Acting AG: Mueller probe is 'close to being completed'

Acting attorney general Matthew Whitaker said Monday that special counsel Robert MuellerRobert (Bob) MuellerCNN's Toobin warns McCabe is in 'perilous condition' with emboldened Trump CNN anchor rips Trump over Stone while evoking Clinton-Lynch tarmac meeting The Hill's 12:30 Report: New Hampshire fallout MORE’s probe is “close to being completed.”

Whitaker told reporters at a press conference that he has been “fully briefed on the investigation.”

“I hope that we can get the report from Director Mueller as soon as possible,” he said.

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President TrumpDonald John TrumpOmar fires back at Trump over rally remarks: 'This is my country' Pelosi: Trump hurrying to fill SCOTUS seat so he can repeal ObamaCare Trump mocks Biden appearance, mask use ahead of first debate MORE and Republican allies for months have called for a conclusion to the investigation into possible collusion between the Trump campaign and Russia during the 2016 election; the president has repeatedly attacked the effort as a "witch hunt."

The comments by Whitaker come days after longtime Trump ally Roger StoneRoger Jason StoneThe agony of justice Our Constitution is under attack by Attorney General William Barr Justice IG investigating Stone sentencing: report MORE was indicted as part of Mueller's probe. The indictment alleges that Stone made false statements, engaged in witness tampering and interfered with a congressional investigation.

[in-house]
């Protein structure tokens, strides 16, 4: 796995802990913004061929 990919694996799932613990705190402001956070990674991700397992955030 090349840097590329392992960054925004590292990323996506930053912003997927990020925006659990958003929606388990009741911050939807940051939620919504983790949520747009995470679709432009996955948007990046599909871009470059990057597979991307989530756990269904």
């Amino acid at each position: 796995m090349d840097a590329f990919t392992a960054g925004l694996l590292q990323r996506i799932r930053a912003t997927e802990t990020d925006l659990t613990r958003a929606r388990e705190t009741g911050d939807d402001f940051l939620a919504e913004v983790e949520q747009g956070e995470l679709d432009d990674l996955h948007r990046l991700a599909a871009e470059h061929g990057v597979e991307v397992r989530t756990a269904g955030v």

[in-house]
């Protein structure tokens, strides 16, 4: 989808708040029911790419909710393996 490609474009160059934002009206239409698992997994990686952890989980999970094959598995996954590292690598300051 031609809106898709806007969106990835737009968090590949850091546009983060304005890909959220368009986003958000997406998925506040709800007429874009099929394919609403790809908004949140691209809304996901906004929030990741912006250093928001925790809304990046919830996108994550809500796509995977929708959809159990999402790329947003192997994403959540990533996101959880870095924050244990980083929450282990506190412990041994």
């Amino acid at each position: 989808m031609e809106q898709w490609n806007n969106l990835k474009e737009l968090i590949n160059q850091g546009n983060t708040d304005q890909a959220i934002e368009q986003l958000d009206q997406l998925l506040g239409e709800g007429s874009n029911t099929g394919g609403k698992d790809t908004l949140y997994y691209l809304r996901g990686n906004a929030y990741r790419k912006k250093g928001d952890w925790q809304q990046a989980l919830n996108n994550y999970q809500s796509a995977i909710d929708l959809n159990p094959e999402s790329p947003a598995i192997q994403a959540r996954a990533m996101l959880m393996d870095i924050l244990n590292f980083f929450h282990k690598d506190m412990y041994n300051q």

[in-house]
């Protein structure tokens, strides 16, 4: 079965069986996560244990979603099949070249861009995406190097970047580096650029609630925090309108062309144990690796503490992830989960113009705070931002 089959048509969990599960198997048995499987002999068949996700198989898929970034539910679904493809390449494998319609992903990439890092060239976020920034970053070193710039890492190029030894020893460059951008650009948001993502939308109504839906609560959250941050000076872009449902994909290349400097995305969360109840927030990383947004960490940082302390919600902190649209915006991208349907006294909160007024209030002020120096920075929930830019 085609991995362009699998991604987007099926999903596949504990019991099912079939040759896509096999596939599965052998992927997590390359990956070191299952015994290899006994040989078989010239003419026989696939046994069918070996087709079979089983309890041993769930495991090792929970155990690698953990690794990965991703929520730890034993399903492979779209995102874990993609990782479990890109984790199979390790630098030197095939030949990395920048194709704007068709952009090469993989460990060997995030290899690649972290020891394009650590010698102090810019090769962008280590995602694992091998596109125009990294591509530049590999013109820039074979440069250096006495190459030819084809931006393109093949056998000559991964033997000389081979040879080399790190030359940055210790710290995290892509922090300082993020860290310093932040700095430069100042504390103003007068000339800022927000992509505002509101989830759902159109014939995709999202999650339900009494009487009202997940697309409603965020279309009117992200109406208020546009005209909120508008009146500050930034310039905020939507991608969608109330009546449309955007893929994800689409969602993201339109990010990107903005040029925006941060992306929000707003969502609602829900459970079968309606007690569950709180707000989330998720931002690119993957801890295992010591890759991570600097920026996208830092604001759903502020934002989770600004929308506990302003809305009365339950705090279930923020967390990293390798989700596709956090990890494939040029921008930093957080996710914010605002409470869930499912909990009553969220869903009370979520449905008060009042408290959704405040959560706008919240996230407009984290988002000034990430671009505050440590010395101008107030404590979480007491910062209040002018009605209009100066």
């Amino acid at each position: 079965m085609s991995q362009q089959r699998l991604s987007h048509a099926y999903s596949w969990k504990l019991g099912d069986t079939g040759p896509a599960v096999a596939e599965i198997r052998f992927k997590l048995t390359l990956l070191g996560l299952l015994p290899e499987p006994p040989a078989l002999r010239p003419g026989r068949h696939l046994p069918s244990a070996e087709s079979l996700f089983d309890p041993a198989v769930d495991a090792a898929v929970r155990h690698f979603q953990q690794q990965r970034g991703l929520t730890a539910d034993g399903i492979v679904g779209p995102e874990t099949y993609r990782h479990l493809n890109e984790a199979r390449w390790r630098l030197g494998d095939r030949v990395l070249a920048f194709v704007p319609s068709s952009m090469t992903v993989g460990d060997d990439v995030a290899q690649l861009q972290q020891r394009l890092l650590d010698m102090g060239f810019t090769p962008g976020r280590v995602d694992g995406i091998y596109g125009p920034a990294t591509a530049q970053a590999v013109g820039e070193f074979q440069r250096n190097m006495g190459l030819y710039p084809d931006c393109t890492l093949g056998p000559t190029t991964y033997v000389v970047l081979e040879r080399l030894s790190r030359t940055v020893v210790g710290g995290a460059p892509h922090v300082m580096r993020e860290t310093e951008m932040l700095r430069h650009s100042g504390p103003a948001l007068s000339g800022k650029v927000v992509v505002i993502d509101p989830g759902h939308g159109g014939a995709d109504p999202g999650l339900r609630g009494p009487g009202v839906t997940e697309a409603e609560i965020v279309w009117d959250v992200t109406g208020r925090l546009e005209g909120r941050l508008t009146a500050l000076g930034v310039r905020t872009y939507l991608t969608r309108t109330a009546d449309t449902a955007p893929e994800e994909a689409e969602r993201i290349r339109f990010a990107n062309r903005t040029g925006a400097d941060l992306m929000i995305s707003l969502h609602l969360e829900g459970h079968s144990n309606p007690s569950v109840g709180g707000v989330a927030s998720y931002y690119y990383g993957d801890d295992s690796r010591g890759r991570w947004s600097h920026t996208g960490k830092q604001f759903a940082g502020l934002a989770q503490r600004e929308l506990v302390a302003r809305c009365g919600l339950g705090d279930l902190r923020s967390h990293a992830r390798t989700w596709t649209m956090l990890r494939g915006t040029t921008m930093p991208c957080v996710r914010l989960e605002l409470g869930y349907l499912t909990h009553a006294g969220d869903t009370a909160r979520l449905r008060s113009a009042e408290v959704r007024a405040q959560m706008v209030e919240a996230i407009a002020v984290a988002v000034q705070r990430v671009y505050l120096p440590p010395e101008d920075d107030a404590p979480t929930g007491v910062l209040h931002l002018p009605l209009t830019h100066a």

The indictment, unsealed on Friday, claims that Trump campaign staff were directed to ask Stone what documents WikiLeaks had in its possession that could be damaging to the Clinton campaign. WikiLeaks distributed stolen Democratic emails in the lead-up to the 2016 presidential election, which Mueller has alleged were hacked by Russian military officers.

The White House has said the charges have "nothing to do" with the president. Stone has denied the allegations and is promising to fight the indictment in court.

Mueller has indicted several Trump campaign officials in the course of his probe since he was appointed in May 2017, including former Trump campaign head Paul ManafortPaul John ManafortOur Constitution is under attack by Attorney General William Barr Bannon trial date set in alleged border wall scam Conspicuous by their absence from the Republican Convention MORE and former national security adviser Michael Flynn.

Whitaker also made his comments amid speculation over whether the public will be able to review the full contents of Mueller's report when the probe is concluded.

William Barr, Trump's nominee for attorney general, declined to commit to releasing the full report during his confirmation hearing earlier this month. He said he would have to follow Department of Justice guidelines in determining how the report is released.

Sens. Chuck GrassleyCharles (Chuck) Ernest GrassleyCollins says she will vote 'no' on Supreme Court nominee before election The Hill's Morning Report - Sponsored by Facebook - Trump, GOP allies prepare for SCOTUS nomination this week Gardner signals support for taking up Supreme Court nominee this year MORE (R-Iowa) and Richard Blumenthal (D-Conn.) also dropped legislation Monday requiring that reports issued by any special counsel be publicly released.

--Updated 5:43 p.m.